The Man Who Jumped From A Ferry - Epilogue


Now I’m out of hospital, homeostasis is not an option. Keeping things, the same in my life will not address the fundamental sources for my depression. During the three months in hospital, I had plenty of time to evaluate how I live. With the help of my CBT therapist, I clarified the changes, when made, I determined would help keep me in robust good health.

Change can be challenging. Remaining within my comfort zone may seem safe, but doing so, continues to expose me to the familiar, and thus comfortable, elements which may stunt my recovery process. In much of my life, I haven’t been content to remain in my comfort zone. My many sea kayaking adventures are a testament to this. There were innumerable moments during these expeditions where I could have taken the safest path but instead chose the more arduous. The rewards for doing so were always incredibly richer.

I identified the key element in how I live which hinders my pursuit of joy in life as being loneliness. I miss day to day contact with others. I miss seeing my friends. I miss having friends to visit and stay. I miss sharing my love of the outdoors with friends and others. My outgoing and richly blessed online life cannot sustain this for me. There are many occasions where I find myself aching to meet Twitter friends for real, to chat, to share time with. Yet, it is through Twitter where I find my most intimate connections with others. It is where daily, I am recognised and valued. Of course, it is not possible to meet people in reality – I would have to travel the world to do so.

I can make changes in how I live which will enhance the possibilities for me to connect with others. The fundamental change is one which carries the greatest potential for loss and sadness for me. It requires me to give up on what I have long believed sustained me but in fact, I have sadly identified, is a major limiting factor in my life.

This is living on our yacht.

We have therefore decided to move ashore. The key reasons for this huge decision are these. I am isolated from others when I’m aboard on our mooring in Tobermory Bay. There is no chance of anyone dropping by and there are times when I can spend a week on board without any contact with others apart from my wife. The only contact I have is an online virtual one. This then leads me to become attached to my laptop, searching my timelines for any recognition for my existence. Although I purport to live a free and healthy outdoor life, this is in truth not the case. I am often cooped up in our saloon, sitting in the same spot all day. Only moving to make coffee or visit the heads. My wonderful photos often trawled from my numerous photographic catalogues. Of course, I do get out and about. I take the dog for a walk and there are times when I get my act together and go kayaking.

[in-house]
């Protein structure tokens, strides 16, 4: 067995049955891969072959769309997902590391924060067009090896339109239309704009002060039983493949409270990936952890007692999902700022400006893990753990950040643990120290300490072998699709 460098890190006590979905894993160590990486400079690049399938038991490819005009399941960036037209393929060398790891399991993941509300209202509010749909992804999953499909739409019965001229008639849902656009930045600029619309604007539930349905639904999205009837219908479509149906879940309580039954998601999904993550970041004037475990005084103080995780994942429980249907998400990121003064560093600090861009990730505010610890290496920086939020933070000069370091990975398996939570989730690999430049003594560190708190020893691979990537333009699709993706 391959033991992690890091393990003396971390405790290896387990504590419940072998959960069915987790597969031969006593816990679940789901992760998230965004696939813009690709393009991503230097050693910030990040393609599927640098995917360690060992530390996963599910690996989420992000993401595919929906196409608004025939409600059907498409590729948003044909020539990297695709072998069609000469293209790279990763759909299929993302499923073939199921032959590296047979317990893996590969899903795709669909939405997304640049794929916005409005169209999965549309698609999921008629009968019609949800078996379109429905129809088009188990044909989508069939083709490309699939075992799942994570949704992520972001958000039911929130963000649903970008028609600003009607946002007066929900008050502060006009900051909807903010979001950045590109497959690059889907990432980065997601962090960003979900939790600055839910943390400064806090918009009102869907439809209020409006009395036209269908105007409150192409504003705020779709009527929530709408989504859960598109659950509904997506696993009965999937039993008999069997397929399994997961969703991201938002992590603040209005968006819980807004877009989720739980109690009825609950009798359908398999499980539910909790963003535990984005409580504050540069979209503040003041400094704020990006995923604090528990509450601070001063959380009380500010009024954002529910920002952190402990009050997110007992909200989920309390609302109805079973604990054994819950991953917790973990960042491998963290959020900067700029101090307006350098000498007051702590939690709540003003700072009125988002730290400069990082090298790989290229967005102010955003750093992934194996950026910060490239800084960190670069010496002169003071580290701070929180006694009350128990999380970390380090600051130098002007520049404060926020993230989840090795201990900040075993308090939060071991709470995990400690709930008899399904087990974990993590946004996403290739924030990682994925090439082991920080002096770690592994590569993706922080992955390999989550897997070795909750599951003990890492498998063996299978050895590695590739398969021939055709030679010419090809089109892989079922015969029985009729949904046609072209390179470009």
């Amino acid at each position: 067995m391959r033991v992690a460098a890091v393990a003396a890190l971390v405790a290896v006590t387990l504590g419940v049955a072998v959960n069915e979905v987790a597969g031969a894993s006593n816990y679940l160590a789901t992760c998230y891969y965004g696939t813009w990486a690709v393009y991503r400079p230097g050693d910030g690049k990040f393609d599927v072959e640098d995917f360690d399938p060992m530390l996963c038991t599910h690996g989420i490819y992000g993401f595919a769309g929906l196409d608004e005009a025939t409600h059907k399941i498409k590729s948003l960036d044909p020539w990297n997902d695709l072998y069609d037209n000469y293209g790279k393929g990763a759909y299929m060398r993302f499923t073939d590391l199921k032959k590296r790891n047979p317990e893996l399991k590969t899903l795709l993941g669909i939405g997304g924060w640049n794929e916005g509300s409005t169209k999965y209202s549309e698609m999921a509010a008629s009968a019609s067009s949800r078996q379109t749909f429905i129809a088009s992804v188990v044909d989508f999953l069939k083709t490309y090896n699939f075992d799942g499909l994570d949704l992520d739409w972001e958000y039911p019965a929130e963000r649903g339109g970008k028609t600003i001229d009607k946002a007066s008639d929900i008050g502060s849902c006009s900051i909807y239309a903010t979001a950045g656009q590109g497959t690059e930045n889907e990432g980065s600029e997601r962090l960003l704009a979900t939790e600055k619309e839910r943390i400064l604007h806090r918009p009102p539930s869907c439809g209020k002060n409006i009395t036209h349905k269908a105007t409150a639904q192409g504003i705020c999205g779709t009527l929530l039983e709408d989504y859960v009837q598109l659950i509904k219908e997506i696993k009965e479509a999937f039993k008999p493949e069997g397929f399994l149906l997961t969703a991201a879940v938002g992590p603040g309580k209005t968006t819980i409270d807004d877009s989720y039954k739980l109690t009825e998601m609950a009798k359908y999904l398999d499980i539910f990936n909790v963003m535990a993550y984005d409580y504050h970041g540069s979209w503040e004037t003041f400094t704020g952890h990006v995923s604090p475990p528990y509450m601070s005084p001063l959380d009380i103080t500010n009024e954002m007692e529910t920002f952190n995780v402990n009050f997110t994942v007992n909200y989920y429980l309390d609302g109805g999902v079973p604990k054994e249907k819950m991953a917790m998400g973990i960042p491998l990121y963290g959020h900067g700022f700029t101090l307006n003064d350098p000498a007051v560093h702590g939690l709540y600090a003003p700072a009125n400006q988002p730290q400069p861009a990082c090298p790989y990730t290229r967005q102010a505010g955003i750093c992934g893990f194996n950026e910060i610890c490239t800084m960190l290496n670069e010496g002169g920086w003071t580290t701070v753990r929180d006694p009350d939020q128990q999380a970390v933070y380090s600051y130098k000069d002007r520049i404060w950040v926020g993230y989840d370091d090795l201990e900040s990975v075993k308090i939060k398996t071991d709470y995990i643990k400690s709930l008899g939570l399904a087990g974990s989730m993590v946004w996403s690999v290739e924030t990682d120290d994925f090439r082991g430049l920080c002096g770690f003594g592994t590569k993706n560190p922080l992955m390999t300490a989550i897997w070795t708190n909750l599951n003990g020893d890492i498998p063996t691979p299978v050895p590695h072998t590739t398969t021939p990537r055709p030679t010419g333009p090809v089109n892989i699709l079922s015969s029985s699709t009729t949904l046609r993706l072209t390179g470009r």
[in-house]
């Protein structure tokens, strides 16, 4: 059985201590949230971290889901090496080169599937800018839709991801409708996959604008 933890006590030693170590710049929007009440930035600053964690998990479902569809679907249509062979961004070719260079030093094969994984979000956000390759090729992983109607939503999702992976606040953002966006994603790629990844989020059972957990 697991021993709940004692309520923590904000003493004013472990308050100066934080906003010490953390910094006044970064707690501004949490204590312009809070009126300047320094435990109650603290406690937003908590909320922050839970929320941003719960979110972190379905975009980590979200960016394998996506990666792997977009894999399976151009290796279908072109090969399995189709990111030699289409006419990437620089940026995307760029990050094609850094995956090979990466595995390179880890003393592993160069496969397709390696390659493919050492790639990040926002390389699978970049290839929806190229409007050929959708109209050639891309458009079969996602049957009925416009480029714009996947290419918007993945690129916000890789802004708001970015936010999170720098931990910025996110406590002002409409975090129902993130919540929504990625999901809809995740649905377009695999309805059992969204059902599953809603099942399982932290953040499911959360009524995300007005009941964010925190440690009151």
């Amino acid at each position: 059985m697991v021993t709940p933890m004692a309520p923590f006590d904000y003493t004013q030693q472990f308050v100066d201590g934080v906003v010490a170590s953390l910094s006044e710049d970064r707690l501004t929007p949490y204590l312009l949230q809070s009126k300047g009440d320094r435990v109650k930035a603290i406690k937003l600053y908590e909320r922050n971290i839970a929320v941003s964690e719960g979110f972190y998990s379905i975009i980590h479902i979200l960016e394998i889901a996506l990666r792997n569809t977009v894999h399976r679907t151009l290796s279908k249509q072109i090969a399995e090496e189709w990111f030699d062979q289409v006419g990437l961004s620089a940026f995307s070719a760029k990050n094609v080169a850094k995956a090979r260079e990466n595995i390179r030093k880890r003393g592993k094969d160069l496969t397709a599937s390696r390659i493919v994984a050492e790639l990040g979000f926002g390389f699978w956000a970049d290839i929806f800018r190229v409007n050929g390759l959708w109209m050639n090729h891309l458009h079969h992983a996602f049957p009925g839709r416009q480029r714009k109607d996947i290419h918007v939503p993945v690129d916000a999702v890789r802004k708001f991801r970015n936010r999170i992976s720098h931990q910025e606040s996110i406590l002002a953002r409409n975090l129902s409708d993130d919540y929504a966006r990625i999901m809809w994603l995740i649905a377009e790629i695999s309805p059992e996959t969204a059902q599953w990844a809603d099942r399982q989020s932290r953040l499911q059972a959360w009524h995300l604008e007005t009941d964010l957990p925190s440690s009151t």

Yacht Life

This leads onto another debilitating factor regarding living on our boat in the bay. To get ashore we must row one of small dinghies. This means anything we need to transport ashore must be packed to keep it dry, and loaded in the small boat, rowed ashore, lumbered up onto the shore. There are many times when arriving at the shore, I have realised I have forgotten something on the boat which needed to be brought over. For example, the scutter in taking stuff ashore often demotivates me to the point I’ll choose not to go kayaking. Additionally, if I do go kayaking, there’s not much room aboard to dry my wet kit. All this occurs when we are on the mooring. In the winter months, we are berthed alongside one of the pontoon docks in the harbour marina.

This leads into another aspect which I have increasingly found challenging for me. Living on the boat through the winter. Winter is not a good time of year for me at the best of times. It’s when my mood is most likely to lessen to the point where I’m bordering on a depressive episode. Winter here in Tobermory can be tough. The winds often blow from a quarter which makes living aboard uncomfortable because of the noise and movement. When one of the many winter gales passes through, I can be guaranteed very little sleep. Another major factor which I’m increasingly finding challenging is keeping on top of dampness through the winter months. Condensation is a problem leading to things becoming mouldy and damaged as a result. We attempt to keep on top of this but it’s a never ending task. In the mornings I can be woken by large drips of condensation falling on my head from the window above me. With the heating we use, the boat is generally warm and cosy. We don’t suffer from being cold but with heating comes condensation.